Outer Space; Dad Books


Ask The Paris Review

I’m having trouble finding nature poems that deal with outer space (planets, galaxies, and weird phenomena like black holes, and so on). Has a true artist ever written on this theme? It would have to be someone with intellect and sensibility, not just a pop sci-fi writer. Thanks so much for any suggestions. —Alex

The book you are looking for—at least, one of them—is The Cosmos Poems, by Frederick Seidel. Weird phenomena abound.

A sample:

It is the invisible
Dark matter we are not made of
That I am afraid of.
Most of the universe consists of this.

I put a single normal ice cube
In my drink.
It weighs one hundred million tons.
It is a sample from the densest star.

I read my way across
The awe I wrote
That you are reading now.
I can’t believe that you are there

Except you are …

Dear Mr. Stein,

Recently my dear old dad has requested a “good book” for his sixty-first birthday. In the past, as far as fiction is concerned, he’s seemed especially drawn to the classics, such as Ulysses, Moby-Dick, the poetry of William Butler Yeats, and anything else one might read as an English-lit major. Understandably, he’s now going through a bit of a literary midlife crisis and is looking for some excitement. What contemporary works would you suggest to reawaken his intellectual spirit and introduce him to the fiction of the twenty-first century? Best Wishes, Jemima M.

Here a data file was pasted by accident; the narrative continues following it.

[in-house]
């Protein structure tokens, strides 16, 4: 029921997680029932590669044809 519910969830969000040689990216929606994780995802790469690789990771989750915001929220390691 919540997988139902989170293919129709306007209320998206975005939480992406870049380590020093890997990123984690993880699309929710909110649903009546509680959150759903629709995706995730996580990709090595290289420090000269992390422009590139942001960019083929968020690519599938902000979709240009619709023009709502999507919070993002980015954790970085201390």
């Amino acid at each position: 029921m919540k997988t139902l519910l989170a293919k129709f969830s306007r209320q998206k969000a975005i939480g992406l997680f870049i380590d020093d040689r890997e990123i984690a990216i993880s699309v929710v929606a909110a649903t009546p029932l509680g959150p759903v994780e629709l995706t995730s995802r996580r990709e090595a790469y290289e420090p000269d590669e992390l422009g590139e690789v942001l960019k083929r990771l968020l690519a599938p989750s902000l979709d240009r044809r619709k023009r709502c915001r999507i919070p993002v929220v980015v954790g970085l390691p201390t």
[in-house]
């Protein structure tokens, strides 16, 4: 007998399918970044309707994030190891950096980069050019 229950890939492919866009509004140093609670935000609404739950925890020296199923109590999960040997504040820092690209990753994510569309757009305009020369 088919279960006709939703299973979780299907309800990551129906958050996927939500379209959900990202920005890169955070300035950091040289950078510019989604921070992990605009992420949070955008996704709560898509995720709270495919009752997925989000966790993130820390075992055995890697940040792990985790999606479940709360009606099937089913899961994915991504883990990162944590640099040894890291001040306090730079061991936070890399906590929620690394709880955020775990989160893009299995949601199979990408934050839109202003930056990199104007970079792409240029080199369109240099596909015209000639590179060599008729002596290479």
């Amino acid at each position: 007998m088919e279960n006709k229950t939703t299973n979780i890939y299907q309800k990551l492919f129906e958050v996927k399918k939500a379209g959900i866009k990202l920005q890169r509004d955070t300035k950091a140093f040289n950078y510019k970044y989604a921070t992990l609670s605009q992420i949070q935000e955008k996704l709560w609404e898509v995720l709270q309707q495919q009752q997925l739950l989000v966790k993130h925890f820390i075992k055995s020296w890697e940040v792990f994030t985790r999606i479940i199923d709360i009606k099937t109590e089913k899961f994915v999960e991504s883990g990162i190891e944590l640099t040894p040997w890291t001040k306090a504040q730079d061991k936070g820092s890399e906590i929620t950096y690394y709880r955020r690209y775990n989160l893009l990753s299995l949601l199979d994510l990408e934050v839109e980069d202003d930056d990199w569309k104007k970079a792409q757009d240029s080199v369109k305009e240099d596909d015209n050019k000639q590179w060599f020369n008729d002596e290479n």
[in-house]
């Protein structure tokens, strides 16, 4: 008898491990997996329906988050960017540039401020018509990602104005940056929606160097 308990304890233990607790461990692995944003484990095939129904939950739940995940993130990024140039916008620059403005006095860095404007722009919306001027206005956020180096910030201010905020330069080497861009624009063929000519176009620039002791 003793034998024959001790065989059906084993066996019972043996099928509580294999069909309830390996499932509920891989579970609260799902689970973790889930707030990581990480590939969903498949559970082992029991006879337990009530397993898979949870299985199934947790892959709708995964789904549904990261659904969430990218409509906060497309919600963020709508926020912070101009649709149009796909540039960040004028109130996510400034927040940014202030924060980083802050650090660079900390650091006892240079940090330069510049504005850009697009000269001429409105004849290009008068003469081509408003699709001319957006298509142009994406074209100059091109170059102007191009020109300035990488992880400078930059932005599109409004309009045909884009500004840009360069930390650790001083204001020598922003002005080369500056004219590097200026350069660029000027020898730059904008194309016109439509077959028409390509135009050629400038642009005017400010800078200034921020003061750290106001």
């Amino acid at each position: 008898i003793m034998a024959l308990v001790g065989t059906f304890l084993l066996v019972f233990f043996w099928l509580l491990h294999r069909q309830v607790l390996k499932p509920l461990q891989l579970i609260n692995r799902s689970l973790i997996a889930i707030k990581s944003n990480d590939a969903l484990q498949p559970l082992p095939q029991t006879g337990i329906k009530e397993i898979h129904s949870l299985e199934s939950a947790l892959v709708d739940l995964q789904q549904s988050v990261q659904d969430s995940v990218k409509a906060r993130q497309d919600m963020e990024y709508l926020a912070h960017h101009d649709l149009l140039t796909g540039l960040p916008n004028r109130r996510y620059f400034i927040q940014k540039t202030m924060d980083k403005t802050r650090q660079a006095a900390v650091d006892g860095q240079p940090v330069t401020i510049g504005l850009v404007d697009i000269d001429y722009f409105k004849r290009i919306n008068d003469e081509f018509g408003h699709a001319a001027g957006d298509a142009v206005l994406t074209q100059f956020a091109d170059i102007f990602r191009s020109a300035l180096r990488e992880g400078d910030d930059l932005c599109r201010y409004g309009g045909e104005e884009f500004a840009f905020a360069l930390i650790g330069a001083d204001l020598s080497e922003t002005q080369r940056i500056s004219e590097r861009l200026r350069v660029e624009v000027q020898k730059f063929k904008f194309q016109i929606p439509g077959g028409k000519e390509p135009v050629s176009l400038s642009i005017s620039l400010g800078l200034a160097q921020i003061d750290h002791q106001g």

If we start with your father’s predilection for Ulysses and Moby-Dick, and if by “good book” we assume your father means a big, ambitious novel with what Alex calls “intellect and sensibility”—and a real story to tell—I suggest Hilary Mantel’s Booker winner Wolf Hall, a historical novel about the court of Henry VIII that makes brilliant use of old-fashioned modernist stream-of-consciousness and at the same time, in its handling of private life between the sexes, is very much of our century. I suspect your father might also like either of Jonathan Franzen’s last two novels, The Corrections or Freedom. Or Péter Nádas’s complex, tricky, very inward family saga of Hungarian intellectuals in the late twentieth century, A Book of Memories. (My mother loved this one.)

At the very top of the list I’d put Norman Rush’s Mortals, the story of a middle-aged CIA agent, undercover as a Milton scholar at a university in Botswana, facing hard changes in his career and his marriage.

Read a few pages of each; I bet one will have his name on it.

Have a question for The Paris Review? E-mail us.